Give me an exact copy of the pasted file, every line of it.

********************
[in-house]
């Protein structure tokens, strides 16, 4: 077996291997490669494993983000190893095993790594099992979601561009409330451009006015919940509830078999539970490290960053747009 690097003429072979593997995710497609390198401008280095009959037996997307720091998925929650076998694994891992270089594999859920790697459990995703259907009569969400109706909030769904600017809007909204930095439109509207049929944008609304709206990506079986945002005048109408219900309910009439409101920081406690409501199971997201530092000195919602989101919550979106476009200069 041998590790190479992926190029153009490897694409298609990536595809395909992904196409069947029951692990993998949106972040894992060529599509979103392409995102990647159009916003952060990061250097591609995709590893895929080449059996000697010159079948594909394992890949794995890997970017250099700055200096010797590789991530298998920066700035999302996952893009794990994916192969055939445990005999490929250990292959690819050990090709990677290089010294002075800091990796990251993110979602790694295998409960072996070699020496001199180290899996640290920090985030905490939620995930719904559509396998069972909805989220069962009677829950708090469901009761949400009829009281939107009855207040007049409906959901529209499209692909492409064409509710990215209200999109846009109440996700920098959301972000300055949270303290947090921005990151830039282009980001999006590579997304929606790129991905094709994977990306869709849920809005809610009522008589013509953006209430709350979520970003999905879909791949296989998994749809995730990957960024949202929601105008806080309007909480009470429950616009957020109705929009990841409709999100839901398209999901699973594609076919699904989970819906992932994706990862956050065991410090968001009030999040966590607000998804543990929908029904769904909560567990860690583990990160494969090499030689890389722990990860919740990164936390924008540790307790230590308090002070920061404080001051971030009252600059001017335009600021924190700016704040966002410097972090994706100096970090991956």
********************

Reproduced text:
[in-house]
């Protein structure tokens, strides 16, 4: 077996291997490669494993983000190893095993790594099992979601561009409330451009006015919940509830078999539970490290960053747009 690097003429072979593997995710497609390198401008280095009959037996997307720091998925929650076998694994891992270089594999859920790697459990995703259907009569969400109706909030769904600017809007909204930095439109509207049929944008609304709206990506079986945002005048109408219900309910009439409101920081406690409501199971997201530092000195919602989101919550979106476009200069 041998590790190479992926190029153009490897694409298609990536595809395909992904196409069947029951692990993998949106972040894992060529599509979103392409995102990647159009916003952060990061250097591609995709590893895929080449059996000697010159079948594909394992890949794995890997970017250099700055200096010797590789991530298998920066700035999302996952893009794990994916192969055939445990005999490929250990292959690819050990090709990677290089010294002075800091990796990251993110979602790694295998409960072996070699020496001199180290899996640290920090985030905490939620995930719904559509396998069972909805989220069962009677829950708090469901009761949400009829009281939107009855207040007049409906959901529209499209692909492409064409509710990215209200999109846009109440996700920098959301972000300055949270303290947090921005990151830039282009980001999006590579997304929606790129991905094709994977990306869709849920809005809610009522008589013509953006209430709350979520970003999905879909791949296989998994749809995730990957960024949202929601105008806080309007909480009470429950616009957020109705929009990841409709999100839901398209999901699973594609076919699904989970819906992932994706990862956050065991410090968001009030999040966590607000998804543990929908029904769904909560567990860690583990990160494969090499030689890389722990990860919740990164936390924008540790307790230590308090002070920061404080001051971030009252600059001017335009600021924190700016704040966002410097972090994706100096970090991956």